Ingrid Goes West review: Single white troll seeks new VBF

No need to condemn social media ‘influencers’ – this film will do the hating for you

Paper chase: Aubrey Plaza as the titular stalker in Ingrid Goes West

Film Title: Ingrid Goes West

Director: Matt Spicer

Starring: Aubrey Plaza, Elizabeth Olsen, O'Shea Jackson Jr., Wyatt Russell, Billy Magnussen

Genre: Comedy

Running Time: 97 min

Fri, Nov 17, 2017, 05:00


When you view social media culture from the lofty heights of an older generation, it’s probably best not to seem too condemnatory. Just remember what your own parents thought of that awful rock noise.

Those in this position can relax. Young Matt Spicer is here to do the hating for you. Part King of Comedy, part Single White Female, Ingrid Goes West gleefully despises online fame and the hideous cult of the “influencer”. This comedy needed to be made. It has its flaws, but it’s better than we had a right to expect.

The reliably focused Aubrey Plaza – her famous deadpan here used to sinister effect – plays the titular Pennsylvanian maniac. After being incarcerated following a dangerous outburst, she becomes obsessed with a Californian Instagram influencer named Taylor Sloane (Elizabeth Olsen). Inevitably, everything a stalker needs to know about such a person is online. Making use of a handy bequest, Ingrid travels to California, rents an apartment in Taylor’s neighbourhood, copies her haircut and kidnaps her dog. The return of the animal triggers an imbalanced friendship.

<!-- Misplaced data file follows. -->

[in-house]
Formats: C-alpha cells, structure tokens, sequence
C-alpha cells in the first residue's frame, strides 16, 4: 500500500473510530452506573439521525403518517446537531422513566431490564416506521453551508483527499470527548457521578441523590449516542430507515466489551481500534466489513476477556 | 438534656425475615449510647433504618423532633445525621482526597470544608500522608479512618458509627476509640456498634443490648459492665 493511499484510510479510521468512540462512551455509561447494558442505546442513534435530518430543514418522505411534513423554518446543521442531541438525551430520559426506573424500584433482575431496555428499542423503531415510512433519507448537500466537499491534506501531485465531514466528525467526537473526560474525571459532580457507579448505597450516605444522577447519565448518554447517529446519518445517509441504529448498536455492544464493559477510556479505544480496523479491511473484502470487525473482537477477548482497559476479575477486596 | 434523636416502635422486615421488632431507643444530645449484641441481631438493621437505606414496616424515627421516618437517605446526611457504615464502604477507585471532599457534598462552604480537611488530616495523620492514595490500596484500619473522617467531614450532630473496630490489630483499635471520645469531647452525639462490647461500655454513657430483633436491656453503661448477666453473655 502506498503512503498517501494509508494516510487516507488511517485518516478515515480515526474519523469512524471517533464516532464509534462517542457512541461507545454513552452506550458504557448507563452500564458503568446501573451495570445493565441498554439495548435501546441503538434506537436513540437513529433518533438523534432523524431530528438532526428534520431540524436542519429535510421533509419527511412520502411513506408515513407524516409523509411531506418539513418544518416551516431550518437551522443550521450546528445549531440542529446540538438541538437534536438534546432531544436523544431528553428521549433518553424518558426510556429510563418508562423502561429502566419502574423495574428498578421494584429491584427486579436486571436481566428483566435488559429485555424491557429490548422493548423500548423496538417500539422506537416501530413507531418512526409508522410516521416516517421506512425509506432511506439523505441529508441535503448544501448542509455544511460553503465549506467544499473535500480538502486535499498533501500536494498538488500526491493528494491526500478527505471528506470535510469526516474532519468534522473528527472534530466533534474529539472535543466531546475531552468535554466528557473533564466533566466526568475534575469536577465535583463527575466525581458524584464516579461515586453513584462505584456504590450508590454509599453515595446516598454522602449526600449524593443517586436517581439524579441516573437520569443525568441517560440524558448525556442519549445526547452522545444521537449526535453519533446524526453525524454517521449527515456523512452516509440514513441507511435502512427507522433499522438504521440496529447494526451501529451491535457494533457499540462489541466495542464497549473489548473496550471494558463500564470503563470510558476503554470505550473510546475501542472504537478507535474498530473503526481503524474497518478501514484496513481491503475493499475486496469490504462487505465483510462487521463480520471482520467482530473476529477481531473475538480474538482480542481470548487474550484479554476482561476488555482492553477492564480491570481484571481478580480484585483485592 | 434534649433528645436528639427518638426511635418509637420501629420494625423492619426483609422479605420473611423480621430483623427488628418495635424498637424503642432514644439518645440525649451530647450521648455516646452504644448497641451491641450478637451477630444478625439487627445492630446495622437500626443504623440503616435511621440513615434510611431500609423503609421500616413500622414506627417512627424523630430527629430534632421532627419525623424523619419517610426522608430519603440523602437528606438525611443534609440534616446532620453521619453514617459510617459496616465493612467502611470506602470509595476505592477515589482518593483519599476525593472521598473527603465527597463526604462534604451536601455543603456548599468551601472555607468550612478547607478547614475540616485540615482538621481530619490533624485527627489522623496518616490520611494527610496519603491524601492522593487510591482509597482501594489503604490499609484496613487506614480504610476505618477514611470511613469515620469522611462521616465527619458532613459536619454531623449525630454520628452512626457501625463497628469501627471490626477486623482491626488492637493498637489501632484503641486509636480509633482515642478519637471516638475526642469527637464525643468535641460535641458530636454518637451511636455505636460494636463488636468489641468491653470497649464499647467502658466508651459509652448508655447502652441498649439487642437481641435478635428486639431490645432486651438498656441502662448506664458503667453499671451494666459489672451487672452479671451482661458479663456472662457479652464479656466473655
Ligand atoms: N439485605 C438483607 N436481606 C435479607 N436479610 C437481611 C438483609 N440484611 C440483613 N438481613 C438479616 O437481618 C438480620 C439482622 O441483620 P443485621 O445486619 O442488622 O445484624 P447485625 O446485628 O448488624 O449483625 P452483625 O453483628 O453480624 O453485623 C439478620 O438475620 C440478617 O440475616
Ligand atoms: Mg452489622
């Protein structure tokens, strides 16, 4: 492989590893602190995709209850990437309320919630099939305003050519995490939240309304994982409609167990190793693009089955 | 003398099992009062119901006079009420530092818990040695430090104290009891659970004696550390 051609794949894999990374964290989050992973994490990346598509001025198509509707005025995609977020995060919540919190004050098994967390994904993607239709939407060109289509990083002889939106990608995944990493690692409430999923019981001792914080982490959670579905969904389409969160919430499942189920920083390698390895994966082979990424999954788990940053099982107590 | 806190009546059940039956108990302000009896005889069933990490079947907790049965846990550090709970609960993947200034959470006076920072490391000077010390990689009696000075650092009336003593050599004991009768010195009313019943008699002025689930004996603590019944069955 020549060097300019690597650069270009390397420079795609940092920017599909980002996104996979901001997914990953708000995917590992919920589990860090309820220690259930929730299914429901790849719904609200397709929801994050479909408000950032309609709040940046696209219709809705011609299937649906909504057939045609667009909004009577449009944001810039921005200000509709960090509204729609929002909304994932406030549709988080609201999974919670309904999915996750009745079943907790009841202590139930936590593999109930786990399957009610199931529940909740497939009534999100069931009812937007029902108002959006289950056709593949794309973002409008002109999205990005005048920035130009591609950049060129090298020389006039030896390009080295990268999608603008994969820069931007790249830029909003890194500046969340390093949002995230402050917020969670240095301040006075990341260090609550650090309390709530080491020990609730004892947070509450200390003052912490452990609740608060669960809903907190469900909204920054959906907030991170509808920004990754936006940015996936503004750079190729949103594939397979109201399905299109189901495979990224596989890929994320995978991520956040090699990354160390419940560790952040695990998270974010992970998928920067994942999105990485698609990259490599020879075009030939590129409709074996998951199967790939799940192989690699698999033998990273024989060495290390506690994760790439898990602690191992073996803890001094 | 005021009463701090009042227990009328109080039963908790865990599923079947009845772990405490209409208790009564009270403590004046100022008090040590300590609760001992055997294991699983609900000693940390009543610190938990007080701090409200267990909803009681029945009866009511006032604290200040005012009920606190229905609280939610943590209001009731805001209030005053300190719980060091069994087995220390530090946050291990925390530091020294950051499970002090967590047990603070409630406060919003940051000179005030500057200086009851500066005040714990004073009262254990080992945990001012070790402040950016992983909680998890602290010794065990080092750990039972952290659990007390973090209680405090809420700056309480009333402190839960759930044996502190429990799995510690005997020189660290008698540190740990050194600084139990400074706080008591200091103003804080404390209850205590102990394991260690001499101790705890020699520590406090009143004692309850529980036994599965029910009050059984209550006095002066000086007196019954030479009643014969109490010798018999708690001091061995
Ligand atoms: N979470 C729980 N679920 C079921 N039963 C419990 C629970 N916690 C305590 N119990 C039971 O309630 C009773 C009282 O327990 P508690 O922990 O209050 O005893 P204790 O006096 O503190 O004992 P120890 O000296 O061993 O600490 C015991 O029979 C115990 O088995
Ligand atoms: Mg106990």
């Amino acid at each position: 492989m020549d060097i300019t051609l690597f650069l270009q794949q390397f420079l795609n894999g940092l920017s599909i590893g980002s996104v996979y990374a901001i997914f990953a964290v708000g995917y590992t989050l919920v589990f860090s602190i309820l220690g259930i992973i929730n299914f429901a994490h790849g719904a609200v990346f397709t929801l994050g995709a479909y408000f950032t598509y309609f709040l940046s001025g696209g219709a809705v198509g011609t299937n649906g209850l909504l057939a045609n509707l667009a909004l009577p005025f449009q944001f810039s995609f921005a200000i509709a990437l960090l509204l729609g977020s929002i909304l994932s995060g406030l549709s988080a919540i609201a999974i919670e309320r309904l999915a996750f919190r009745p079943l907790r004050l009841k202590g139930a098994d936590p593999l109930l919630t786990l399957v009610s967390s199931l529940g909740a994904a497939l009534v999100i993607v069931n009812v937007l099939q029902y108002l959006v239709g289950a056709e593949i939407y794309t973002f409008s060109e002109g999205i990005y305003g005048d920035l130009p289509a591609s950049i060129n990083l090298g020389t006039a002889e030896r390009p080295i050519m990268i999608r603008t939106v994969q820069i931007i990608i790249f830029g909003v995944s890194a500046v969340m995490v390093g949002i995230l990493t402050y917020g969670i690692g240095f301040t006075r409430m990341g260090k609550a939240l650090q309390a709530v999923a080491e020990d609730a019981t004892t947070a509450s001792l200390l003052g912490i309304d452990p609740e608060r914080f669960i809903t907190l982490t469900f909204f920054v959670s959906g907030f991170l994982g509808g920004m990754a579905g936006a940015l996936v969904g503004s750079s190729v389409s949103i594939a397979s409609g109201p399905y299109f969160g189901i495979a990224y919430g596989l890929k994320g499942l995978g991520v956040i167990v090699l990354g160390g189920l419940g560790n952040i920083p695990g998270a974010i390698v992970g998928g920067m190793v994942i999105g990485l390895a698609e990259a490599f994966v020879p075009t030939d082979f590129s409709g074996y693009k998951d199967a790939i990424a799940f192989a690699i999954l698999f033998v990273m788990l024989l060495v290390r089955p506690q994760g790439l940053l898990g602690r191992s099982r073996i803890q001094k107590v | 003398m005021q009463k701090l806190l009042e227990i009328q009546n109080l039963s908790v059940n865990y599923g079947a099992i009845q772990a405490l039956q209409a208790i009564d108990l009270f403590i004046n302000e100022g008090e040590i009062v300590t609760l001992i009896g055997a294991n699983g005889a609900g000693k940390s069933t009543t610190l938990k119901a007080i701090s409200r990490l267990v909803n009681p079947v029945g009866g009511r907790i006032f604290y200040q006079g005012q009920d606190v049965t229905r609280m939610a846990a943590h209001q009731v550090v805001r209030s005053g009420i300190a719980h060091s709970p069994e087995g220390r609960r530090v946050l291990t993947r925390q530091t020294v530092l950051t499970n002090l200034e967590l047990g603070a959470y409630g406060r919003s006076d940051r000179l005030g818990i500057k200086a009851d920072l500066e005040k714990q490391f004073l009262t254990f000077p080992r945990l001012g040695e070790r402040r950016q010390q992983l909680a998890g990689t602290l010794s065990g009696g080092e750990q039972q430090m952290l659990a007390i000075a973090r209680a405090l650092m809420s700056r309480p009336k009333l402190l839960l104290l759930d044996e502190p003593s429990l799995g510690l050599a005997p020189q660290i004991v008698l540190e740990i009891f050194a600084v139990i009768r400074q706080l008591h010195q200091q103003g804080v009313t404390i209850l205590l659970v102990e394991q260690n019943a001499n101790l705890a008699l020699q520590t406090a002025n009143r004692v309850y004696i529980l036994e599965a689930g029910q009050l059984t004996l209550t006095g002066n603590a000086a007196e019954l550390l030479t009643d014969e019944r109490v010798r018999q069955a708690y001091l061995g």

Lack of specificity

One could complain that the script makes no attempt to further analyse Ingrid. There is little else to her but that obsession. But the lack of specificity allows her character greater scope as a satirical instrument. She is as many of us now are, but just a lot more so.

The picture’s dissection of the influencer lifestyle is delightfully merciless. Olsen relishes the role of a woman whose powerful charm can swivel with sickening speed when the latest food guru looms over a leeward shoulder. The script by Spicer and David Branson Smith has a firm grasp on the high- and middle-brow culture these people invariably pretend to like. The dog is called Rothko. Sloane’s favourite novel is Norman Mailer’s The Deer Park. She also claims to admire Joan Didion. Nobody here is likely to recommend George Eliot or Mrs Gaskell.

Few moments in the year’s cinema have been more invigoratingly transgressive than that in which, eventually impoverished by her obsession, Ingrid literally wipes her bottom with Didion’s The White Album. No criticism is intended of that fine author. This is what the awful modern world has brought us to.